violations.” Hare was certified in internal medicine at St. George’s University School of Medicine in Bay Shore, N.Y., graduating in 1996. She completed her internship and residency at West Virginia University Hospital in Morgantown and was licensed to practice medicine in California and Maine. She received her New Hampshire license in 2001. Her problems here began last summer when her license was suspended for five years and she was fined $5,000 for mismanaging medication for nearly two dozen patients. Ordered to pay $1,000 a month for five months, Hare was late with a payment and bounced a check, leading to an additional $10,000 fine two months ago. Later, Hare’s license was revoked after it was revealed she had practiced medicine last January by determining that a 10-year-old girl had bronchitis. Her problems grew when, according to the board, she created a file plan under a physician assistant’s name and generated a prescription for the 10-year-old girl via the computer, also using the assistant’s name. Concord attorney Paul Maggiotto defended Hare at a May hearing, arguing she had not practiced medicine without a license or written the prescription using someone else’s name. “She denied that that’s what she did,” Maggiotto said yesterday. “She claims she just looked this person over and someone else sent in the prescription.”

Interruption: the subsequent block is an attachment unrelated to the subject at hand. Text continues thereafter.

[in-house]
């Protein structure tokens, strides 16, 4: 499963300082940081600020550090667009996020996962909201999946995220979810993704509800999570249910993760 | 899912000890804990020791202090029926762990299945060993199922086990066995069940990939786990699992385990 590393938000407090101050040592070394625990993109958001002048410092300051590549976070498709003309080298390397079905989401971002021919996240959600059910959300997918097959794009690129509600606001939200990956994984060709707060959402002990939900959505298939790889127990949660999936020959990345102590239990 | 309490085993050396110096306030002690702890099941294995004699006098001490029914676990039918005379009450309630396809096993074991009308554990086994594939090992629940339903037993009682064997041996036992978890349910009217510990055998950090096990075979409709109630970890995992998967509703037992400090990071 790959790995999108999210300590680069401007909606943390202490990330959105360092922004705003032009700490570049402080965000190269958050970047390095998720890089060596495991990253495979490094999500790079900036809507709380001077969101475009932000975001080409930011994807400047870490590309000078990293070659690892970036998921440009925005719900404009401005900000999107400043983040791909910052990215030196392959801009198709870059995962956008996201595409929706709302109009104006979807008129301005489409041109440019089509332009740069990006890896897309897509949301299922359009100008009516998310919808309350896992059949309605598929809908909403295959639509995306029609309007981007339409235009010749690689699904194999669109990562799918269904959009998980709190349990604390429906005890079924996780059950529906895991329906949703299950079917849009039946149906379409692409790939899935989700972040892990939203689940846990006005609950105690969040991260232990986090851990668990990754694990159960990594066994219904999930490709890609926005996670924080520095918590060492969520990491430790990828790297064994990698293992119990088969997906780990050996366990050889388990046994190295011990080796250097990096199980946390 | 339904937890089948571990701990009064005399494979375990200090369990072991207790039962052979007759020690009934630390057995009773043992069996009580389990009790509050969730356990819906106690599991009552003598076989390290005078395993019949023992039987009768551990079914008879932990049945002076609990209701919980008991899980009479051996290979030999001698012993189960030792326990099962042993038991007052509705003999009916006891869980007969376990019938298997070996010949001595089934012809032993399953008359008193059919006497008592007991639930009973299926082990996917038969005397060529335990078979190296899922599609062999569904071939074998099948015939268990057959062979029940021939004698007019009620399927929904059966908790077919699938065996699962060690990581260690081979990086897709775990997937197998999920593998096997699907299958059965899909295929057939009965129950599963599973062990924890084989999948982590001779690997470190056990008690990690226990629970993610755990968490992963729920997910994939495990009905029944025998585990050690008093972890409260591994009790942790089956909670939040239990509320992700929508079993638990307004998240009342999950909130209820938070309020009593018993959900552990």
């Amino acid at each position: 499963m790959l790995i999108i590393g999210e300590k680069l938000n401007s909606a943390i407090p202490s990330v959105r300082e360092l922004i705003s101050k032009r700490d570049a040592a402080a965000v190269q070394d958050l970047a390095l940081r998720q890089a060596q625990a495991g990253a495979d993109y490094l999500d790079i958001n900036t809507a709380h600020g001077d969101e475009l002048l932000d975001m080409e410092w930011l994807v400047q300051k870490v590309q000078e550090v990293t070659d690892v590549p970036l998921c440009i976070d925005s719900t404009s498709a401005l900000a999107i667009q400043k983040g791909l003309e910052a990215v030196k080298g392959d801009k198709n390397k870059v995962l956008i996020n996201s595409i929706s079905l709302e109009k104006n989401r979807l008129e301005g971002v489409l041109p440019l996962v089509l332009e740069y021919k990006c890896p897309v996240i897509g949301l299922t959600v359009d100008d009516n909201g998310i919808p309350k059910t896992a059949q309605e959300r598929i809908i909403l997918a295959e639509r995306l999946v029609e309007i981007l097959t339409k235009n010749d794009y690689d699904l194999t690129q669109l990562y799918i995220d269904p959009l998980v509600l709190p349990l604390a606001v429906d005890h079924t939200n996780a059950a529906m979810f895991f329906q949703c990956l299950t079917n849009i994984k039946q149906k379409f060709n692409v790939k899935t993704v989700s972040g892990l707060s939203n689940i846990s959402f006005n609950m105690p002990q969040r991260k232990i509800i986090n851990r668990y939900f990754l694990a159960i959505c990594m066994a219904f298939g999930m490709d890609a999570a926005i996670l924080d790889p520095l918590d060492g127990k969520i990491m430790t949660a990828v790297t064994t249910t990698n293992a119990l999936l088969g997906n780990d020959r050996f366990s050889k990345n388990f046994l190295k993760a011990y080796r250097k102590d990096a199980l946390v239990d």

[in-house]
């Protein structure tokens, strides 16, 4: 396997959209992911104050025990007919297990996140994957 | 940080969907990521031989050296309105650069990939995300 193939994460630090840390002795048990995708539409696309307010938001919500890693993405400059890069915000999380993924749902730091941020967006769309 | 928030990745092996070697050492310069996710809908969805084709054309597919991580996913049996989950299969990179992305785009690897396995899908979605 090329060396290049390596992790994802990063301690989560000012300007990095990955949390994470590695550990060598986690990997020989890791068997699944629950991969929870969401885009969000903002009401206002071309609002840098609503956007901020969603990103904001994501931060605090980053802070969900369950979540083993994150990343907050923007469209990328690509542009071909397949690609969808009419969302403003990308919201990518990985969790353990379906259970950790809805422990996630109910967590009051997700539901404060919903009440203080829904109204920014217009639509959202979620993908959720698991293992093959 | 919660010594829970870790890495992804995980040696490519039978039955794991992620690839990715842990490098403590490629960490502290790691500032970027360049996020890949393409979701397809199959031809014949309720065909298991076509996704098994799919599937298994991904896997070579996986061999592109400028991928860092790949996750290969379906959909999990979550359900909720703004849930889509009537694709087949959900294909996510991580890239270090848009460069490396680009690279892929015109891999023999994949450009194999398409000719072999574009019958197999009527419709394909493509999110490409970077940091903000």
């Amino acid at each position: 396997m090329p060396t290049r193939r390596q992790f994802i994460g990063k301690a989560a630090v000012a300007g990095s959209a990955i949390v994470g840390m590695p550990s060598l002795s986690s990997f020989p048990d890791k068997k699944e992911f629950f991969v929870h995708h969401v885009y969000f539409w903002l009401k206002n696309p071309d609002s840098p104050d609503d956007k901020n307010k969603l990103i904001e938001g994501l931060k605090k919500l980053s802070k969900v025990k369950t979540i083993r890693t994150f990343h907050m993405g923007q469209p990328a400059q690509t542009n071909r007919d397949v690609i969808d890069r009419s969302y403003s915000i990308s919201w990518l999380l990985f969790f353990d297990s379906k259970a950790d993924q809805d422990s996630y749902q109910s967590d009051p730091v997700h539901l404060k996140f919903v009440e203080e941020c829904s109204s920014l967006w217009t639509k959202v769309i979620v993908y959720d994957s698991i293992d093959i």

at a London hotel to catcalls of “shame on you!” from hecklers. He said that “as founder of the company I was appalled to find out what had happened and I apologized.” Dowler family lawyer Mark Lewis said Murdoch appeared humbled and had offered “a heartfelt and what seemed to be a very sincere apology.” “I don’t think somebody could have held their head in their hands so many times and said that they were sorry,” Lewis said. Murdoch’s tone was dramatically different from an interview published Thursday in the Wall Street Journal — which is owned by News Corp. — in which he said the company had handled the crisis “extremely well in every way possible” and complained he was “getting annoyed” at all the negative headlines. The crisis claimed another senior scalp Friday as Brooks, chief executive of Murdoch’s British newspaper division, resigned. The media magnate had defended the 43-yearold Brooks in the face of demands she step down from British politicians — including her friend and neighbor, Prime Minister David Cameron. After previously refusing to accept her resignation, Murdoch made an abrupt switch as News Corp. struggled but failed to contain the crisis. Brooks said she was stepping aside because “my desire to remain on the bridge has made me a focal point of the debate.” “This is now detracting attention from all our honest endeavors to fix the problems of the past,” she said in an email to staff. Brooks said she would “concentrate on correcting the distortions and rebutting the allegations about my record as a journalist, an editor and executive.”